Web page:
One of the big realizations during the work on this game was that while consuming a lot of a particular media does help, it does not actually give you the experience in creating it. While this seems painfully obvious, it's also disheartening, and even if you try not to think about it it will hit you eventually. And it's not like you can go around and ask professionals or read an authoritative book on the topic of VN creation. So all of us are just trying things and hoping that they will work out for the best. I'm not even talking about the big things — it's obvious that a good story needs to adhere to a few well-known ground rules like pacing, and what kind of art is pleasant to look at, because those are pretty intuitive. The devil is in the details.
So today I'm writing a bit about event CG. But you can't start talking about event CG without considering what the alternative to event CG is, and that is almost always sprites in front of backgrounds. These are the foundation of virtually all VNs, because they "only" require initial effort, and then can be used for the rest of the game. Sprites and backgrounds will, in a long, not ridiculously-budgeted game, always be your basic bread and butter.
Of course, when everything is the same sprites and backgrounds over and over again, it's hardly exciting. That's where event CG comes into play. Basically, an event CG is something that is specifically created for an event in the game, something that is not universally usable or modular. But as we found out, determining when to use and when not to use an event CG is not as easy as it sounds.
We had two lines of thinking in the dev team: One saying that event CG should be less specific and more universally usable, and one saying that it should be very specific to get maximum impact from them when they happen. Much discussion was spent on this, and we ended up trying both. As always, it became apparent that both had their downsides as well - the real "bulky" scenes in the game are dialog scenes, and spending event CG on those seems less than ideal, because you could have done them with sprites. However, the other way, making an event CG for every "non-generic" happening, is just not possible — Ideally, you would do the entire game with nothing but event CG, and it would always fit without ever getting boring (and some games indeed do just that). But event CGs are "expensive", if not in money, at least in effort. So you will never have as many as you would like.
Basically, there are two types of scenes that are even considered for event CGs: Important ones that deserve the additional visual impact, and ones that just cannot be visualized otherwise. If those were always the same, it would be easier. However, the smaller the amount of CG you want to spend, the more they drift apart, to the point where you have to cut corners for the sake of feasibility. So some kind of abstraction, instances where something in the text is just impossible to visualize, will definitely happen. And sadly, eventually you have the choice between doing something that "deserves" an event CG but could be done without it and something that will have problems with the visual representation but isn't really important enough - and in this case, the latter will probably be the one that gets chosen.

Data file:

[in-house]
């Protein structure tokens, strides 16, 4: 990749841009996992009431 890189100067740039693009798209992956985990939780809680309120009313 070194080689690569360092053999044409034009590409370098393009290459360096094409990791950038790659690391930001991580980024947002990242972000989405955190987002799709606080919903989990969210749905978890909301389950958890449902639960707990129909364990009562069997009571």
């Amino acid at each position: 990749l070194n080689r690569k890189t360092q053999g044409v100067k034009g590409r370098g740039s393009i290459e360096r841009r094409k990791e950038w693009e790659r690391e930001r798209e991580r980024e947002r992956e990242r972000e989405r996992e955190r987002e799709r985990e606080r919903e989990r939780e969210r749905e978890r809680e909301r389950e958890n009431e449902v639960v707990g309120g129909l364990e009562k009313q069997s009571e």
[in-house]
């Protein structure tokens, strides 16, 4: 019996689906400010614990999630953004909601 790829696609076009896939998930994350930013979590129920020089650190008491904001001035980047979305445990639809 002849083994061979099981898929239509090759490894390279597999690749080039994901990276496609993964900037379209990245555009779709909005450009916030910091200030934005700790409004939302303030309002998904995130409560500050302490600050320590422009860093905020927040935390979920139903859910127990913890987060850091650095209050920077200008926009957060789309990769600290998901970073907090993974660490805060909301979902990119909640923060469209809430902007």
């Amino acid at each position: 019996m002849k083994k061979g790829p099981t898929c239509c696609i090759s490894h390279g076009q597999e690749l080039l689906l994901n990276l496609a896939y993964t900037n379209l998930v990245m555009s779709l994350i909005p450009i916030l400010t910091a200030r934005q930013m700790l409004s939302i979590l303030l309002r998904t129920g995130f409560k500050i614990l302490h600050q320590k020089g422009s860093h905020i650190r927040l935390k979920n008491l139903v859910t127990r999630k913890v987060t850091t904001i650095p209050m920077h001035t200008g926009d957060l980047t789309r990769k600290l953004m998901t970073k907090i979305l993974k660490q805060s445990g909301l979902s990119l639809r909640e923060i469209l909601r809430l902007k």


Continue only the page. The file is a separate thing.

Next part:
Now, what did we end up with? We did not even have the (not that deep, to be honest) realizations above early on, so what we decided on was to let the writers decide where they want event CG. Which sometimes worked, sometimes didn't. But what can you do? Basically you only really realize you need an event CG when you try directing a scene with sprites and it just doesn't work. Then again, directing only happens when the scene is written, and the artists should already be working on the event CG. And sometimes you just have to bite the bullet and even drop text, as good as it may have been, just because it's not feasible in a visual novel. Of course, an experienced VN director could see those things coming (and an experienced writer would not write scenes that lead to the dilemma above), but I think all of us are more than ready to admit that we're just barely entering a level of experience that makes this possible. This is, in fact, a big part of the reason why the development process seems unrealistically slow sometimes.
But it's the way it is. We're still learning and trying new things every day. Not thinking in absolutes and theories, but in the compromises and realities of actually creating something. It's not always easy or fun, but it's what makes this project so interesting in the first place.
Today's blog art by our man to go to for emergency event CGs, climatic.